The processes described herein are conceptual in nature for ease of explanation, but need not be implemented in this same order described. Additionally, the various functions and process steps described above may be implemented by one or more processors, and stored on one or more computer-readable media in the form of computer-executable instructions. Similarly, the content encoder 102 and the server 105 may be implemented in the same physical device, or they may be included in separate devices. The content encoder 102 and server 105 may operate with live real-time content, in which case the coded media bitstreams are typically not stored permanently, but rather buffered for small periods of time in the content encoder 102 and/or in the server 105 to smooth out variations in processing delay, transfer delay, and coded media bitrate. The content encoder's operations need not occur concurrently with the server's operations, and the system may include a content database, which may reside in a separate device or in the same device than the content encoder or the server, to store the bitstreams until the server 105 is ready to process them.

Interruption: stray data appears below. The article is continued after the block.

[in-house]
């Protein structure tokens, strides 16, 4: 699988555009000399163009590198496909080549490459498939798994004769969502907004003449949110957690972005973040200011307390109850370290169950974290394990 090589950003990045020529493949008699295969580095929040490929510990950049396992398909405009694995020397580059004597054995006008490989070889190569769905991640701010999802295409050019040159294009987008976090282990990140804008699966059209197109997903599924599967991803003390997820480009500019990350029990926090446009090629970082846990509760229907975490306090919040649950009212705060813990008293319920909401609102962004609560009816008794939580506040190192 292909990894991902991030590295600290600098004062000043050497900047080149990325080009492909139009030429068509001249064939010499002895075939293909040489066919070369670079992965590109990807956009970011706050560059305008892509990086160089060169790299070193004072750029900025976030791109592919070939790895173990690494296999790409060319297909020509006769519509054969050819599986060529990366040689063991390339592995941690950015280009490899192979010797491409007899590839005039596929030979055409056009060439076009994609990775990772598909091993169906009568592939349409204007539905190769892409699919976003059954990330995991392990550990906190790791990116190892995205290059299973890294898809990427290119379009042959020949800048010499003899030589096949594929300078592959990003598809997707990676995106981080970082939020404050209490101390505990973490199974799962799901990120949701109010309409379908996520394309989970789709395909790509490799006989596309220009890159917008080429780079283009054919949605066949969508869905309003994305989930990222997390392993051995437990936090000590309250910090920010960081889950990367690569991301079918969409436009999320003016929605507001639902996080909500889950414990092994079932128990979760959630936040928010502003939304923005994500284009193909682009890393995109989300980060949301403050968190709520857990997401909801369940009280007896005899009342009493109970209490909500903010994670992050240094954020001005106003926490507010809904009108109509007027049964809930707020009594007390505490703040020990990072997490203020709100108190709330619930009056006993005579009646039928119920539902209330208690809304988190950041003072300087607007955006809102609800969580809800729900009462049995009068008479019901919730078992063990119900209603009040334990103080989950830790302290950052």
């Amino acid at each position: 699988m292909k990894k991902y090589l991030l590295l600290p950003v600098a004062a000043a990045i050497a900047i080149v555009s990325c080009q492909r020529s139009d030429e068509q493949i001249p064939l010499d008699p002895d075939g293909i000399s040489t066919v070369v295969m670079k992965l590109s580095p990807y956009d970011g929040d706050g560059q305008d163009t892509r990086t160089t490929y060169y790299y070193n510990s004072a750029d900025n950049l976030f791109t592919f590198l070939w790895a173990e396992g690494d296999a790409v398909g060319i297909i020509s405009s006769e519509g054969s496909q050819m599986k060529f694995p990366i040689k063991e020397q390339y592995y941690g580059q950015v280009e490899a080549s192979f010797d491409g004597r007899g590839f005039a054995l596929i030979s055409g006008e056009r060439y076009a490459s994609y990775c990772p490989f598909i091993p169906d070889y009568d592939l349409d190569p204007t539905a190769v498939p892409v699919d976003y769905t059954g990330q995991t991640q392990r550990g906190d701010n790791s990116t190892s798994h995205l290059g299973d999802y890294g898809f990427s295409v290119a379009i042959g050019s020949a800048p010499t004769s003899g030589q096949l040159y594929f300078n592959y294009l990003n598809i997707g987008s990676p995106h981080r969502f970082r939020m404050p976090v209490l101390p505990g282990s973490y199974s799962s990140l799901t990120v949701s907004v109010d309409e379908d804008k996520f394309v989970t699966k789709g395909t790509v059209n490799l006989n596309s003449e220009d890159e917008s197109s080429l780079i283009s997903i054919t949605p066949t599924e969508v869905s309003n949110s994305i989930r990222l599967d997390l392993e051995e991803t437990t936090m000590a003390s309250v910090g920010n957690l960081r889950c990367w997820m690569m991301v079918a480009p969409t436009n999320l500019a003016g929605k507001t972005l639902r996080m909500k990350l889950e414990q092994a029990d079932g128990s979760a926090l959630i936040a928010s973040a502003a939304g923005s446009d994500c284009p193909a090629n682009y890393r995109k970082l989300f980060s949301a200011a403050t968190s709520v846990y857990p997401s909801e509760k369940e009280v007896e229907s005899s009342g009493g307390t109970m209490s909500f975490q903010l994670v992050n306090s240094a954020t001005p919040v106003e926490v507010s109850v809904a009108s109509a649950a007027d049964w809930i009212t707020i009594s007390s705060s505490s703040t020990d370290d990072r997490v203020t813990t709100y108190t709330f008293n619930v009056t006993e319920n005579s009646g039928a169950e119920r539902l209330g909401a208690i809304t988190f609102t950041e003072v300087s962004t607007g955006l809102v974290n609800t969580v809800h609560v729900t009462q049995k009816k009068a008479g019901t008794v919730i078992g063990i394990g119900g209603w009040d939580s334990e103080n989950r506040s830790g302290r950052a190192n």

Additionally, server 105 may be an IP Multicast server using real-time media transport over RTP. The server 105 may encapsulate the coded bitstreams into RTP packets according to an RTP payload format. Different media types may have different RTP payload formats, so bitstreams for primary and redundant coded data may vary with service. Although only one server 105 is shown in the
The description above describes various types of forward error control. This forward error control may operate in a source coding layer, and may be codec- or media-aware, i.e. may require knowledge of coding, bitstream syntax, and decoding of the codec in use. Media-aware forward error control methods can be categorized to restricted prediction and redundant representation methods. A restricted prediction method is such that not all predictive coding methods are applied to code a piece of source data to limit or stop propagation of transmission errors. A result of applying a restricted prediction method is a valid coded bitstream in which the compression ratio is not as high as it would have been if all means of compression have had been used. For example, restricted prediction methods include the family of loss-aware intra macroblock insertion algorithms.